1887

n International SportMed Journal - Menstrual dysfunction and bone health in female athletes

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Abstract

Female athletes are generally considered to be at low risk of osteoporosis because of the skeletal loading associated with sports participation. Sites that are exposed to long-term high-impact loading are consistently reported to be higher than the same sites in their sedentary peers. However, weight-bearing exercise does not always ensure that athletes will have high bone-mineral density, as the hormonal environment, dietary factors, and loading history all influence bone-mineral density. In particular, menstrual dysfunction, which can occur with intense training or disordered eating, is a significant risk factor for low bone-mineral density. Exercise history before menstrual dysfunction is likely to offer some protection for low bone-mineral density, particularly at the hip. Resumption of menses is unlikely to restore bone-mineral density to levels reported in eumenorrheic athletes or even sedentary peers. Athletes at risk of amenorrhea should be identified and their training loads and energy intakes monitored to ensure normal menstrual function. Athletes who remain amenorrheic should be counseled about the possible negative effects of amenorrhea and monitored for bone loss. Early intervention is recommended for amenorrheic athletes with low bone-mineral density.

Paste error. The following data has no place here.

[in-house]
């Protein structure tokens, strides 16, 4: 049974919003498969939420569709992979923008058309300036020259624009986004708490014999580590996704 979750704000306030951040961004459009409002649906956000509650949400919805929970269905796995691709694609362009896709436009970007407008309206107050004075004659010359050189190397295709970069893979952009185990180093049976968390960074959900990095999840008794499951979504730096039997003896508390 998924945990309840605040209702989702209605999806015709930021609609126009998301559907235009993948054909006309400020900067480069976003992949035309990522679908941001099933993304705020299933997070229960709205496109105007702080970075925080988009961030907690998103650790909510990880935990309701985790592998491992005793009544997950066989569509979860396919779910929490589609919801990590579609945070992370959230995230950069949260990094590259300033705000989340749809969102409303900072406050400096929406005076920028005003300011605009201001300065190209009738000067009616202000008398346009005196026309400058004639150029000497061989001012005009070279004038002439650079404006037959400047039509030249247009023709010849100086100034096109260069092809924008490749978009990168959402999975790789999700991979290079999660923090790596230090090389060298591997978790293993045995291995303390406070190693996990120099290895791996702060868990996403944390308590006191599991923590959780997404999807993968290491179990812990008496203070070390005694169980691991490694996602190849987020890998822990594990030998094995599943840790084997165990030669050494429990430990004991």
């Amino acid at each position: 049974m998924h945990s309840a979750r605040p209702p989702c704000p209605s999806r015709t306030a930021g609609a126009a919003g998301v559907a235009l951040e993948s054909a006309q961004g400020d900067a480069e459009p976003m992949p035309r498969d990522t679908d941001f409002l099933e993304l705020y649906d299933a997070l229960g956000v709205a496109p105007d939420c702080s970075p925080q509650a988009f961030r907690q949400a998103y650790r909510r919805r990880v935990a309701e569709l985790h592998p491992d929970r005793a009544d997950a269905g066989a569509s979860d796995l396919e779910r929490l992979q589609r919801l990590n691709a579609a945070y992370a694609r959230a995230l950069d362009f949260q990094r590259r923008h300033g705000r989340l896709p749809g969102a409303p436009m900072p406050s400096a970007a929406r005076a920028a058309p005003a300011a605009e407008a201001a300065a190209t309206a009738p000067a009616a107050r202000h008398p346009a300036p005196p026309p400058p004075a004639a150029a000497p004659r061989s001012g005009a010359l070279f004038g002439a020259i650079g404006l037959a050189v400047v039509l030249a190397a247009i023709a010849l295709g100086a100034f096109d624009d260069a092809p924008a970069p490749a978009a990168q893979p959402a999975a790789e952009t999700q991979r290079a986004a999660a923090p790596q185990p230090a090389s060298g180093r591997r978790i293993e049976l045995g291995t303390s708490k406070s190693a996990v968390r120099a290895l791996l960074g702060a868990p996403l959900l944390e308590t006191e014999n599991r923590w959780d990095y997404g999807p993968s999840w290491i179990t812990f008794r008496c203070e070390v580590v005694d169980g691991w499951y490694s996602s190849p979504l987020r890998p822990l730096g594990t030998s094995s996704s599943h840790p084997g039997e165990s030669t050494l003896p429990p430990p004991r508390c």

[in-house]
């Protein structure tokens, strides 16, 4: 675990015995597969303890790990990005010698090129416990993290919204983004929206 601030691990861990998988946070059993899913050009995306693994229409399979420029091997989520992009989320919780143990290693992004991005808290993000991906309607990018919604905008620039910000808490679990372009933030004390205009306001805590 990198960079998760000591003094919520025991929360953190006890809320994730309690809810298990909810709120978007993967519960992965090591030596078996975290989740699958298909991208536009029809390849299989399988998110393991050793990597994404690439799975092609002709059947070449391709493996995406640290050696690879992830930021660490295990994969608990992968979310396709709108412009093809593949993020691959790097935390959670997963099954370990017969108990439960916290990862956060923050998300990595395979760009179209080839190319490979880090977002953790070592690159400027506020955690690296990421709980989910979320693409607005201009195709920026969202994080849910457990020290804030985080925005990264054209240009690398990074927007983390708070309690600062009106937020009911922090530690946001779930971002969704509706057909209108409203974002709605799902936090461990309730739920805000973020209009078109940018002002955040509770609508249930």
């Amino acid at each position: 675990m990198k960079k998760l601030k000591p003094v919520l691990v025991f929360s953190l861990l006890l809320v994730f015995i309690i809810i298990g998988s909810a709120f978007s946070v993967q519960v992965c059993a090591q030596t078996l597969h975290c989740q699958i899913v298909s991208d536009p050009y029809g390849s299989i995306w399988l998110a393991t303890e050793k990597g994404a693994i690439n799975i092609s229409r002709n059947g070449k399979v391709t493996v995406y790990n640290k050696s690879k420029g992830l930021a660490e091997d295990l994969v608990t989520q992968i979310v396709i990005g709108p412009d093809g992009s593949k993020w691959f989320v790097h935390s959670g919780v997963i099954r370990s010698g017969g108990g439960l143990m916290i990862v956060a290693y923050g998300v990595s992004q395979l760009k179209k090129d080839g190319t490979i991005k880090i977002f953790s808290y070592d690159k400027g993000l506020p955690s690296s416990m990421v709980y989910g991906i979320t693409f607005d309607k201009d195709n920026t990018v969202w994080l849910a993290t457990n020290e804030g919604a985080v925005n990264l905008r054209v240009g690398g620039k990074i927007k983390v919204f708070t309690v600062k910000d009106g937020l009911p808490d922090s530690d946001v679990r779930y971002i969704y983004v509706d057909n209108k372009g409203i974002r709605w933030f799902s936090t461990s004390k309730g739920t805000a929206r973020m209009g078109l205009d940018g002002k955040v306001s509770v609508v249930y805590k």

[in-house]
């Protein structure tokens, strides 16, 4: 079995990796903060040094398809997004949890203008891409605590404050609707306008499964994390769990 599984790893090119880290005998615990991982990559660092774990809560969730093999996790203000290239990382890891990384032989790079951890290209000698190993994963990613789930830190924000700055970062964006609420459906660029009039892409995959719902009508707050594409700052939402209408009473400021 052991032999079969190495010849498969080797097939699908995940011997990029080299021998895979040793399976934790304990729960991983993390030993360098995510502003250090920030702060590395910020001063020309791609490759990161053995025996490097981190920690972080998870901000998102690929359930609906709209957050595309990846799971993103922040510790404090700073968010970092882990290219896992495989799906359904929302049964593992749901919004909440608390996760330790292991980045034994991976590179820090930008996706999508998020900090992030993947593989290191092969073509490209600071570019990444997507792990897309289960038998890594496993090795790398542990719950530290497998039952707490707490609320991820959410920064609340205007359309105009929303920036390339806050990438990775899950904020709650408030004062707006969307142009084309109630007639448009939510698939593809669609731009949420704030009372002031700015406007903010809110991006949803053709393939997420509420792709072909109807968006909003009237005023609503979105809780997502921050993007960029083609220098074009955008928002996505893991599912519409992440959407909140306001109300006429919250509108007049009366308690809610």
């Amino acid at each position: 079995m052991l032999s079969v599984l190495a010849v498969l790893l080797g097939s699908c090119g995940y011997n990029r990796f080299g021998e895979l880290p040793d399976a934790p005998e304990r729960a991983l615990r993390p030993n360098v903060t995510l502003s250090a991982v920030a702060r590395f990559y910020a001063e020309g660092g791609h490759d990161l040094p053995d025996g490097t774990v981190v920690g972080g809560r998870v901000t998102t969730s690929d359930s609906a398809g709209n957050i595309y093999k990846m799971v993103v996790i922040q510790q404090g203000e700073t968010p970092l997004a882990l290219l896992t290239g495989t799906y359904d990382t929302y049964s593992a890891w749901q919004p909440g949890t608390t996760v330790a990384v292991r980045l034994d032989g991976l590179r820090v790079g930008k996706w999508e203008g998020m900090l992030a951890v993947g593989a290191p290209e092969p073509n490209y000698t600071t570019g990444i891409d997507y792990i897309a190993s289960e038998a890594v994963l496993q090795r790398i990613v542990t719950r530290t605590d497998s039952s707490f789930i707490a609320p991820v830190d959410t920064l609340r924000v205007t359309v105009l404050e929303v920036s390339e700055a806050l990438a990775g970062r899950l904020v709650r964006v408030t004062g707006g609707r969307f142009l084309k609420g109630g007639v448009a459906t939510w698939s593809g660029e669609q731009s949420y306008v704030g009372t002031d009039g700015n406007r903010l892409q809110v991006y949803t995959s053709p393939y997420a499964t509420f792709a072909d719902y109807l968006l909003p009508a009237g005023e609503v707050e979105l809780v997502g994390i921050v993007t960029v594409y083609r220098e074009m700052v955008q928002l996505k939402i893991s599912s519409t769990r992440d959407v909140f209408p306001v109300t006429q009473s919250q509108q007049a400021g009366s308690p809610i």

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/content/ismj/1/5/EJC48449
2000-01-01
2016-12-05
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